Appellate Court Rules Insured Entitled to Unlimited Attendant Care Benefits

The Michigan Court of Appeals recently held in a published decision that the terms of an insurance policy providing for unlimited medical benefits entitled the insured to unlimited attendant care benefits.

The appellate court ruled that when an insured renewed his insurance policy and selected “unlimited” medical benefits, that selection entitled him to unlimited attendant care benefits, rather than the statutory 56 hours per week of attendant care provided by the No Fault Act.

The case is Smejkal v. Beck, Case No. 363394, 2024 WL 1684864 (Mich App, April 18, 2024).  The litigation arose out of a December 2020 accident, after the 2019 amendments to the No Fault Act had been enacted. As to entitlement to attendant care, those amendments stated that attendant care a friend or family member provides in an injured person’s home is capped at 56 hours per week. 

In Smejkal, the defendant insurance carrier argued that under the terms of the No fault Act, it was obligated to provide only 56 hours per week of attendant care. However, the insured argued that because the No Fault Act contains a provision allowing an insurer to contract to pay benefits for attendant care for more than 56 hours a week and because he selected “unlimited” medical expenses in the category of personal protection insurance (PIP) benefits when he renewed his policy, he was entitled to unlimited attendant care benefits.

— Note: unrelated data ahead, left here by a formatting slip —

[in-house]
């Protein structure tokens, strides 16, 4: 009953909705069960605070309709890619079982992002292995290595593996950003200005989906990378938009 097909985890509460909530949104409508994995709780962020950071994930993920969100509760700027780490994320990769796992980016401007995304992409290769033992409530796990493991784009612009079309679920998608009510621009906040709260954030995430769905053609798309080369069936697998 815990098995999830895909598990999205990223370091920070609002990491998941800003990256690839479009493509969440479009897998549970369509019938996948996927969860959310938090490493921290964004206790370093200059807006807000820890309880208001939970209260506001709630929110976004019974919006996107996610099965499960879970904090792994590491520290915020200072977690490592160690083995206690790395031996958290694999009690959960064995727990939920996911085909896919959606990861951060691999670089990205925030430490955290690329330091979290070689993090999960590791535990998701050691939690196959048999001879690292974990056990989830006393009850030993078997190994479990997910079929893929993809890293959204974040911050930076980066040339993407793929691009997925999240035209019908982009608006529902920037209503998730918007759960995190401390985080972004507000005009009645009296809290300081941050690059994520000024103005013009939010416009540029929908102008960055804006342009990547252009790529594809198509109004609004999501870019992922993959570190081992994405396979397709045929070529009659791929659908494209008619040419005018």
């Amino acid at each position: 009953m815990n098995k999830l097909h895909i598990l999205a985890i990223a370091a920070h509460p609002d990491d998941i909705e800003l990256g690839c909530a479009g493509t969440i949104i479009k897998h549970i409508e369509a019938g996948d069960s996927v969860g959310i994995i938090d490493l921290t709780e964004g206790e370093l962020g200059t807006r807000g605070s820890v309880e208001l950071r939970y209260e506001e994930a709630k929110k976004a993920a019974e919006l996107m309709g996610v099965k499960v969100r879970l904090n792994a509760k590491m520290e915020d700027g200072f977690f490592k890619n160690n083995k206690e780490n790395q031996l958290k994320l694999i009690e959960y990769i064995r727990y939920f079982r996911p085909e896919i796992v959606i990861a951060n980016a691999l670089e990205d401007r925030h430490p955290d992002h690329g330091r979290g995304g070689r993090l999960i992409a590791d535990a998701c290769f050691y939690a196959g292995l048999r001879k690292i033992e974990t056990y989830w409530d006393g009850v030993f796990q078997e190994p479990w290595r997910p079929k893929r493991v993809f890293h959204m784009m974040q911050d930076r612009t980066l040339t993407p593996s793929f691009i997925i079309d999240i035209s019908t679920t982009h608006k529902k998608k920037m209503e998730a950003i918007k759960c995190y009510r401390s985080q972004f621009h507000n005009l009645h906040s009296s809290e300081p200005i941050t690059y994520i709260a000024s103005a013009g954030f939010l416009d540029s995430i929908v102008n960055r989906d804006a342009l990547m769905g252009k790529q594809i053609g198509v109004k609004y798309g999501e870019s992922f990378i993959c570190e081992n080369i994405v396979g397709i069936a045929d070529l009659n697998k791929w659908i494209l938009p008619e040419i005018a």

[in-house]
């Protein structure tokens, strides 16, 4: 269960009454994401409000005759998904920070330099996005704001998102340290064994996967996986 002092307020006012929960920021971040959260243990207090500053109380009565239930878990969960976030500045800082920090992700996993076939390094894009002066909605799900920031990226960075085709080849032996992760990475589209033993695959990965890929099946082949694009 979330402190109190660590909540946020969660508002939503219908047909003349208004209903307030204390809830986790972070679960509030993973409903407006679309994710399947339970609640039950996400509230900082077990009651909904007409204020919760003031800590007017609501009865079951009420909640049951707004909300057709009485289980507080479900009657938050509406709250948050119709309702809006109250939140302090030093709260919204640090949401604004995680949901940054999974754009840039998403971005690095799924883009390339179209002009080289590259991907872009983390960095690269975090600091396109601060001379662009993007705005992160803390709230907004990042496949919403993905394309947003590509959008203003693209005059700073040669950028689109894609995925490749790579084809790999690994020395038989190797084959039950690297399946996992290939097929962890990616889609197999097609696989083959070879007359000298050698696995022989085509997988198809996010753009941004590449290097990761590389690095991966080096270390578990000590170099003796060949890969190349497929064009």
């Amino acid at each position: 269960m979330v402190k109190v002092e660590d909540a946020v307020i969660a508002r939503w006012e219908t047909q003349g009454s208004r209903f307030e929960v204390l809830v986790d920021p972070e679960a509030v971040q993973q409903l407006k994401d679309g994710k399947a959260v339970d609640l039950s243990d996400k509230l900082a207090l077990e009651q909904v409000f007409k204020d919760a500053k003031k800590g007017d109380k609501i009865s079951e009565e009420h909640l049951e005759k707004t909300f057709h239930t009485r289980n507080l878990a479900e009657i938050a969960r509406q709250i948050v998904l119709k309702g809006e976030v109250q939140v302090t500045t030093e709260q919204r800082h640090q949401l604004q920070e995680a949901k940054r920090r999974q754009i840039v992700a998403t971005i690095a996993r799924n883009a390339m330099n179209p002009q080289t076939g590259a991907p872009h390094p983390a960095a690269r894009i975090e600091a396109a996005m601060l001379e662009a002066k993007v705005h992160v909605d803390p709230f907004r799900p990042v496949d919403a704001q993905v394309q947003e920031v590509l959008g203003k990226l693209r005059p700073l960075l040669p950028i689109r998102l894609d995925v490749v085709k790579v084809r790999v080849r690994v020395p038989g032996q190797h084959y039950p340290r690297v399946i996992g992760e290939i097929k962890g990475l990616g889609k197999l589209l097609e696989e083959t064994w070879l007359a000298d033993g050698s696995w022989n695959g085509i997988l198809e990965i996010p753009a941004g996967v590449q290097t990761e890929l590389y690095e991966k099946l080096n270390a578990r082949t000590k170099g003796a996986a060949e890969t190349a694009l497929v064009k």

The appellate court agreed with the insured and held that because the insured selected “unlimited” medical expenses, and because it was undisputed that attendant care is considered “medical expenses,” the insured was allowed to recover unlimited attendant care benefits, rather than the statutory default of 56 hours per week.  The appellate court noted that the insurer’s policy provided that allowable expenses were subject to limitations in the No Fault Act, but it rejected the insurer’s argument that this provision meant that attendant care was limited to 56 hours per week. Rather, the appellate court held that this provision did not explicitly invoke the default hourly cap within the No Fault Act.  

The appellate court explained that insurers who wish to avoid the result in Smejkal could either allow its insureds to select unlimited PIP benefits in terms of the dollar amount, but still restrict attendant care hours to 56 per week. Alternatively, the appellate court stated that insurers could include a provision in their policies explicitly providing that “unlimited coverage” does not include attendant care hours.

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